If the Western art scene has a prestigious, red-carpet event, it’s definitely the Prix de West Invitational Art Exhibition, hosted by the National Cowboy & Western Heritage Museum in Oklahoma City, Oklahoma. Held each June, the art show features two- and three-dimensional artwork by the top contemporary Western artists, as well as educational seminars, receptions and an awards banquet.
I attended Prix de West for the first time in 2006. It as the first major Western art show I had ever attended, and it continues to be the standard to which I measure any art exhibition. This past weekend, I traveled to Oklahoma City for the show’s sold-out opening events, which featured more than 300 pieces of artwork by 110 Western artists, seven of which were first-time exhibitors. As in years past, I left with a greater appreciation for Western art and the artists whose intense passion for Western life, heritage, landscape and wildlife is infused into each piece they create.
This year’s Prix de West kicked off June 11 with a reception in which ticket holders could meet the artists, preview the artwork and mingle in the cultural splendor of the cowboy museum. As I entered the gallery in which most of the artwork is displayed, I was greeted by a breathtaking oil painting by Greg Beecham titled The Chase. Displayed in an elegant silver frame, the painting depicted four wolves running through the snow. The artist’s use of light, action and different shades of white created a stunning piece. Later in the weekend, this painting won the Major General and Mrs. Don D. Pittman Wildlife Art Award, a $3,000 cash award for artistic merit for a wildlife painting or sculpture. The painting also garnered the Nona Jean Hulsey Rumsey Buyers’ Choice Award, a $3,000 cash award for the most popular piece of artwork as voted by show patrons.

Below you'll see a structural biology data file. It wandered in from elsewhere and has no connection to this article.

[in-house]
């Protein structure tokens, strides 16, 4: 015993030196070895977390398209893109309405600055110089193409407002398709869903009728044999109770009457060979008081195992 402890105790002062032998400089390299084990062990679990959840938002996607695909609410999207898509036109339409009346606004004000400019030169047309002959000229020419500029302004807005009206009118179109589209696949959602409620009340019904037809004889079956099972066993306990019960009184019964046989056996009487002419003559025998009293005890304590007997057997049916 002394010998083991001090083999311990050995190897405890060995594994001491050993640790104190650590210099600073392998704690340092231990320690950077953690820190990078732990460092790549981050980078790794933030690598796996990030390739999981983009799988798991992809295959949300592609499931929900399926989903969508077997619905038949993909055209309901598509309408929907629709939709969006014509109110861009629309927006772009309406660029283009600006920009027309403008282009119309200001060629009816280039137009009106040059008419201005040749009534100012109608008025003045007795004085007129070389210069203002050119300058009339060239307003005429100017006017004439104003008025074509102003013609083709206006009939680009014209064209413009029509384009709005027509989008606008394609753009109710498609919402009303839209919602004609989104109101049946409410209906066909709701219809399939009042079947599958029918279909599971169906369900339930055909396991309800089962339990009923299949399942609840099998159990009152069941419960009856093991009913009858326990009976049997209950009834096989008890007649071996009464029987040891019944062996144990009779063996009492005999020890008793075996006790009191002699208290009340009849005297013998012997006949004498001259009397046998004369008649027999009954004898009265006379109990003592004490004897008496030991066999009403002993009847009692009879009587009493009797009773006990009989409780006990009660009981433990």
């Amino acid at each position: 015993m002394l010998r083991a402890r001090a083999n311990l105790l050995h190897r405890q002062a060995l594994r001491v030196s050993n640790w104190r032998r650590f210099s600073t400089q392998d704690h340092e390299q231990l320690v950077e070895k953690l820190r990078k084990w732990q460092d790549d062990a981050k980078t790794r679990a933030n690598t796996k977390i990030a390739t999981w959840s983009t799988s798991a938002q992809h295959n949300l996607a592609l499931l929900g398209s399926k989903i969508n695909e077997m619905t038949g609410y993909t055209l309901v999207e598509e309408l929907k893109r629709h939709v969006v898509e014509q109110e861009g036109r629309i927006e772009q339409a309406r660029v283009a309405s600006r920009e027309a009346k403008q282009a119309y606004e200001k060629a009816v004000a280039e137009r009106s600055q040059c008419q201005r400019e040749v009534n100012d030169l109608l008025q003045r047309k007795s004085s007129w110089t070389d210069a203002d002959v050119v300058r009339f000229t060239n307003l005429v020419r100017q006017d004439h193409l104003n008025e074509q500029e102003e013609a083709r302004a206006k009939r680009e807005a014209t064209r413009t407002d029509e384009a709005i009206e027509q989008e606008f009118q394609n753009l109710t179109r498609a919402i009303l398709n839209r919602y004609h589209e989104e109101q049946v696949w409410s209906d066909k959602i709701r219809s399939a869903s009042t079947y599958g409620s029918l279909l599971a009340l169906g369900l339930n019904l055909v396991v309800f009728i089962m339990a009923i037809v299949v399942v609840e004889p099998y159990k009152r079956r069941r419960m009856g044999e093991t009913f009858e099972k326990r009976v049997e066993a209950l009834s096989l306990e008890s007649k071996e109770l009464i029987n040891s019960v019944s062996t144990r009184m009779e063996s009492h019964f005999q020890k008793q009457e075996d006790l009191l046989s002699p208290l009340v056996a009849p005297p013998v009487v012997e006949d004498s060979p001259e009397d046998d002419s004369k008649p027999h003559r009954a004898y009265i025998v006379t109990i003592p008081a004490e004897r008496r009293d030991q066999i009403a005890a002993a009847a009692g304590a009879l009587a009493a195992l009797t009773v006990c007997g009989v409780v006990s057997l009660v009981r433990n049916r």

As beautiful as the wildlife and landscape paintings are, I was there to see the horse and cowboy art. I count on a long list of longtime Prix de West artists to give me my fix of cowboy art, including Bill Anton, Carrie Ballantyne, Tom Browning, Keith Christie, Tim Cox, Bruce Greene, Harold Holden, Wayne Justus, Mehl Lawson, Herb Mignery, Bill Owen, Jason Rich and Robert “Shufly” Shufelt. Each one of these artists once again showed realistic portrayals of the subject matter Western Horseman readers and myself enjoy. I was also thrilled to see that two of my favorite cowboy artists, Steve Devenyn of Cody, Wyoming, and Mikel Donahue of Broken Arrow, Oklahoma, were invited to exhibit in the show this year.
Arizona artist Howard Post’s painting Working the Remuda, received the only award dedicated exclusively to cowboy art, The Great American Cowboy Award, sponsored by Robert A. Fun, owner of Express Ranches.
Martin Grelle, who’s best known for his portrayal of Native American culture, had a painting of a Texas cowboy this year. In the June issue of Western Horseman I wrote a profile on Grelle and how he’s returning to his roots in cowboy art. Still, his Native American works dominated in sales. His painting Apsaalooke Foot Soldiers, based on an excerpt in Frank B. Linderman’s book Plenty-Coups, Chief of the Crows, sold for $151,800 in the minimum-bid auction, more than $60,000 over the minimum bidding price.
Chuck Schroeder, president of the National Cowboy and Western Heritage Museum, reports that the weekend’s sales totaled $3,294, 440, which included sales from the exhibition, minimum-bid auction and live auction. Schroeder also notes that approximately 80 percent of works on offer were sold during the opening weekend.
All Prix de West artwork will remain on display and for sale at the museum through September 6. You can view the artwork in an online catalog at nationalcowboymuseum.org/catalog. Watch for more posts on my blog this week from my experience at Prix de West.